Thumbs down to thumb arthritis

Thumb arthritis may sound uncommon, but it is actually quite common. According to reports, arthritis in the thumb may be the most common form of arthritis after knee arthritis in the US.

Can you think of some of the most common uses of your thumb?

Twisting the lid of a jar, writing a post-it note for your love, texting a message and sprinkling a pinch of salt – all of these become mighty hard if your thumb does not cooperate.

Where does arthritis of the thumb strike?

It occurs at the base of the thumb, where the thumb meets the wrist. Because the thumb is used for so many activities, this joint is naturally prone to increased wear and tear.

Who gets it?

Surprisingly, women over the age of 40 are most vulnerable. A study indicated that women could have a specific molecule that makes them vulnerable to thumb arthritis.

Osteoarthritis is also a leading cause of thumb arthritis. Therefore, people who suffer from osteoarthritis may develop symptoms of arthritic thumb too.

Other causes of this condition include:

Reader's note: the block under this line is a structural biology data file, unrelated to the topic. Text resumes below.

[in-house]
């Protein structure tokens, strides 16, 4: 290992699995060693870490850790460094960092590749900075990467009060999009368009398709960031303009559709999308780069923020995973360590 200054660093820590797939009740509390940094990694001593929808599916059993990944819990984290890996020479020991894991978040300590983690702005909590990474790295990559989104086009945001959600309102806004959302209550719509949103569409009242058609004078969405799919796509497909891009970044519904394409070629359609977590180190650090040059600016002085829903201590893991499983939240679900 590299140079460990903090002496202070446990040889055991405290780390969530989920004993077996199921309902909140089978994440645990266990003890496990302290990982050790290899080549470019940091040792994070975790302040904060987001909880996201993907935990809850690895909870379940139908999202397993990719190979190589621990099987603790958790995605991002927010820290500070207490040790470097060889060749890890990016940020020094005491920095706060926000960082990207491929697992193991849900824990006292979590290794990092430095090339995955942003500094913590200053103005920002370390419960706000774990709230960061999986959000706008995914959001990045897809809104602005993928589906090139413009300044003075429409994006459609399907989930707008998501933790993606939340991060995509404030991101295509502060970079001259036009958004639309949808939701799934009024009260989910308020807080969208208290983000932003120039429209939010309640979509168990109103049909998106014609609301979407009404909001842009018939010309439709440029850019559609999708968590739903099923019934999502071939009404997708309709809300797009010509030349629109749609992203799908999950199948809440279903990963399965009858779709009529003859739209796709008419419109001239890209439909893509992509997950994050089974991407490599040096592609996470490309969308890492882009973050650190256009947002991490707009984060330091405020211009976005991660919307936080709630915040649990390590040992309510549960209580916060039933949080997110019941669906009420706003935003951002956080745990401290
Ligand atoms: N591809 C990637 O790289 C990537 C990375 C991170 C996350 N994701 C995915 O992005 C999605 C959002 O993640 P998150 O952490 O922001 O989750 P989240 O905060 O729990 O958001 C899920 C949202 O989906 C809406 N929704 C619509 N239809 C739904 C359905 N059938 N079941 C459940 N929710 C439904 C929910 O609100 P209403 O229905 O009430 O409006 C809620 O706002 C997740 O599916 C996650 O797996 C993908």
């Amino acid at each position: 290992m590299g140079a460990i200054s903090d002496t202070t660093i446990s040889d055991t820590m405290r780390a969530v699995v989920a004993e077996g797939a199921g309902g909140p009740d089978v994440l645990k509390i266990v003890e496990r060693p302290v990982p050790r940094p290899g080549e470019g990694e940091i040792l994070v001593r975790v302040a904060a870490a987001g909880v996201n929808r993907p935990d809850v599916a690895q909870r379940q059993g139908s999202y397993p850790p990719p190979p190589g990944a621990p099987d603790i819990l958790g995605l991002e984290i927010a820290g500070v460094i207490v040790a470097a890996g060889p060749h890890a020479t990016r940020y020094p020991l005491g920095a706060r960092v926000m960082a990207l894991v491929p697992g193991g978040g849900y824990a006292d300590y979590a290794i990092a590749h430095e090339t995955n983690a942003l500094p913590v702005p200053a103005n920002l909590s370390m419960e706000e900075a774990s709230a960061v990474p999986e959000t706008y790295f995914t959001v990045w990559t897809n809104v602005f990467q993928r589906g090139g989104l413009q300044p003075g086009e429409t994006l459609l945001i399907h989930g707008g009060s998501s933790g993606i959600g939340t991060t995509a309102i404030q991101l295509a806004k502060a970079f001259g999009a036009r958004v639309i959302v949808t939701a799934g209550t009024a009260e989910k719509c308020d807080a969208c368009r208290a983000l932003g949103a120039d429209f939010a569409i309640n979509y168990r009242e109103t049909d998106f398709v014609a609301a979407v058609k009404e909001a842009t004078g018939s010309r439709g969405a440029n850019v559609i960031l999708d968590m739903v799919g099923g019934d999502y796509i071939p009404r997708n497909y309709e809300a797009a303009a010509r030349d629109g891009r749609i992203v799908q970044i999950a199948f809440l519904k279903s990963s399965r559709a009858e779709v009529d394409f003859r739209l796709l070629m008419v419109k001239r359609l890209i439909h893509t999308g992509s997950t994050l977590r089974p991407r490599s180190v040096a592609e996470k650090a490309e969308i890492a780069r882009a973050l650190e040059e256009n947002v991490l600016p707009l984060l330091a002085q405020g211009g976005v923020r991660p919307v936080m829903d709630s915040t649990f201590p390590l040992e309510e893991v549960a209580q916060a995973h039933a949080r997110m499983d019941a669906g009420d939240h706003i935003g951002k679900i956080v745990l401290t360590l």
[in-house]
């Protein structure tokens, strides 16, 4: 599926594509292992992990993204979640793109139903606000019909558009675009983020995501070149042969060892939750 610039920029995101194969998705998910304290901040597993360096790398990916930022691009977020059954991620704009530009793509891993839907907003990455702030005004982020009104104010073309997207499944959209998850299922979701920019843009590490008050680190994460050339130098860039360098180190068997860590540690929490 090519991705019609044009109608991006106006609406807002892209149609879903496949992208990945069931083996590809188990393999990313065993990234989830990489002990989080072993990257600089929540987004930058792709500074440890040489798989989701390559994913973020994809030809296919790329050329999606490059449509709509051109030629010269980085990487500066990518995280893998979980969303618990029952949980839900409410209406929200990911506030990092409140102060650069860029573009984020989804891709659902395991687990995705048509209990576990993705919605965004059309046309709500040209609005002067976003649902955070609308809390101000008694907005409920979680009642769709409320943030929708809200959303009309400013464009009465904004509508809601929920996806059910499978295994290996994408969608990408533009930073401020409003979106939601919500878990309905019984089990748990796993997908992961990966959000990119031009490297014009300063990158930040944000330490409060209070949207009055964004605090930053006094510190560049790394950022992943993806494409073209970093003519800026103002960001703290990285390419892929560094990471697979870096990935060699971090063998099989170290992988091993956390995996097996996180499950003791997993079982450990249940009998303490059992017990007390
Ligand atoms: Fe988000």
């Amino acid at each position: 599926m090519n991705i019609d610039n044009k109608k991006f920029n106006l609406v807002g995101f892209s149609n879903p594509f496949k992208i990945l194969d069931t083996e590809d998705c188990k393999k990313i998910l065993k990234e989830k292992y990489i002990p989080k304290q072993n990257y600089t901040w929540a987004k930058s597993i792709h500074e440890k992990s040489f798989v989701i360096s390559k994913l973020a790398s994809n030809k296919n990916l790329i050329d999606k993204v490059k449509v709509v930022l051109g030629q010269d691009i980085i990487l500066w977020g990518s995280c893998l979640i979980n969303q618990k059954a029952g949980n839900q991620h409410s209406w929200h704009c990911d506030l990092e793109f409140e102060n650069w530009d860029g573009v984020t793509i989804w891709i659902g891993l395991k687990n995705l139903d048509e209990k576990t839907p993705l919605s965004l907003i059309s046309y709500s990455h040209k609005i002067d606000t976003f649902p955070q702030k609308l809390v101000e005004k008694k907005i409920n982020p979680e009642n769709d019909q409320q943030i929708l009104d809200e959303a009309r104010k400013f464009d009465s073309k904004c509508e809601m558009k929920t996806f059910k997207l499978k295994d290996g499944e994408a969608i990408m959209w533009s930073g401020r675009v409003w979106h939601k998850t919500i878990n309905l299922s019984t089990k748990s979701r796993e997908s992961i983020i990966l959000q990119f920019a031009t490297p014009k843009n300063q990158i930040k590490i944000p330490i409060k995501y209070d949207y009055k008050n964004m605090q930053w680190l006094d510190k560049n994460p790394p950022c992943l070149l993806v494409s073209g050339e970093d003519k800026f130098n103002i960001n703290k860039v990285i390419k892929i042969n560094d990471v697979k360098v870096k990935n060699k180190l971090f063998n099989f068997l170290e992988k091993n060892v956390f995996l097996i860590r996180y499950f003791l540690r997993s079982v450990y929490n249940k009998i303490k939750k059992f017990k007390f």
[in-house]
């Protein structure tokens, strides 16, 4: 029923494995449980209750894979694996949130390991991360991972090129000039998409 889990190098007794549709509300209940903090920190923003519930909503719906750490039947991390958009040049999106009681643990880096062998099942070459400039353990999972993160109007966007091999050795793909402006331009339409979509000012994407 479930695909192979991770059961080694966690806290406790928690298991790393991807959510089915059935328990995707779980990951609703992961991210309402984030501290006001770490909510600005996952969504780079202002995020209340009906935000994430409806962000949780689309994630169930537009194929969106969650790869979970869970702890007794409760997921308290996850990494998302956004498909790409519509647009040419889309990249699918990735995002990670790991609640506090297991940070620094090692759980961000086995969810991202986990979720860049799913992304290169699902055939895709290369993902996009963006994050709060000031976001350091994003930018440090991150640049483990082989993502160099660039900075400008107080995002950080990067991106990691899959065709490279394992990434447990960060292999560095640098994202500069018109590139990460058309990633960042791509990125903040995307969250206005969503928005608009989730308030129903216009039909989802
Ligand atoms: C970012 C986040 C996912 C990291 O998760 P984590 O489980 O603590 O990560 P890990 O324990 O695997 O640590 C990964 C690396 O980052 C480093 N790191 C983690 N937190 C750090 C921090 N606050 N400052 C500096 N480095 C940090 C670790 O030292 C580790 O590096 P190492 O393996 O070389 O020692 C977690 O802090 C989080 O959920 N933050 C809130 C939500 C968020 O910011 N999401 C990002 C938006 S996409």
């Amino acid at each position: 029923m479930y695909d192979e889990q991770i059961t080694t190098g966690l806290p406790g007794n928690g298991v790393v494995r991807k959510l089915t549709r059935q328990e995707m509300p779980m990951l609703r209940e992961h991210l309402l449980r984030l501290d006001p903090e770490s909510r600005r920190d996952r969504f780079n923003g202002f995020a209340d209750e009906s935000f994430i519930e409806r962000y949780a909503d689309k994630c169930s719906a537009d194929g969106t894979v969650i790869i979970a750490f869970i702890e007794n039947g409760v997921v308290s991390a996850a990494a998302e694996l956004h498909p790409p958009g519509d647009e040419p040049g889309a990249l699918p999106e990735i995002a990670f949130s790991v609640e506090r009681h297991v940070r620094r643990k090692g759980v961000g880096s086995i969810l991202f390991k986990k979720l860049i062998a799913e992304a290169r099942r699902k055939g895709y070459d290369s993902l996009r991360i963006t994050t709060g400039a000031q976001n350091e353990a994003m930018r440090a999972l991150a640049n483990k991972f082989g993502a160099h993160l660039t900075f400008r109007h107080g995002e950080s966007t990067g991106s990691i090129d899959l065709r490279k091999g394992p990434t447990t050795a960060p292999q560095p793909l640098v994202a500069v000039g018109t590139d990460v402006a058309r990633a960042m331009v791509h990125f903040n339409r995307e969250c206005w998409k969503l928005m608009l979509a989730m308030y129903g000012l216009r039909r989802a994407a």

• Carpal tunnel syndrome
  • Tendonitis
  • Cervical spine arthritis

What are the symptoms?

Most patients are first alerted of something wrong when the base of the thumb begins to pain or throb. Important symptoms are:

  • Pain or swelling at the base of the thumb
  • Limited motion of the thumb
  • Difficulty in gripping and turning things
  • Pain when moving the thumb

Immediate pain control in thumb arthritis:

Immediate pain control measures include applying an ice-pack over the tender or swollen area. Cold treatment may continue for 15 minutes or so.

Treatment:

When patients are diagnosed with arthritis of the thumb, the first phase of the treatment is pain control. NSAIDs (Non-steroidal Anti-inflammatory drugs) are administered to help manage pain and restore movement.

Doctors may also suggest the use of hand splints to support the thumb. Although this is a common mode of treatment, research shows that splinting may not really decrease pain or improve hand function in people with the disease.

In cases where pain is unbearable and NSAIDs do not have much effect, doctors may recommend cortisone injections directly at the site of pain and inflammation.

Although the injection provides quick relief from pain, these are not a long term cure because pain does come back. Besides, cortisone injections are associated with serious side effects.

Surgery is the last option for patients with arthritic thumb. The offending bone may be removed or doctors may decide to fuse the bones in order to put an end to all motion at the base of the thumb.

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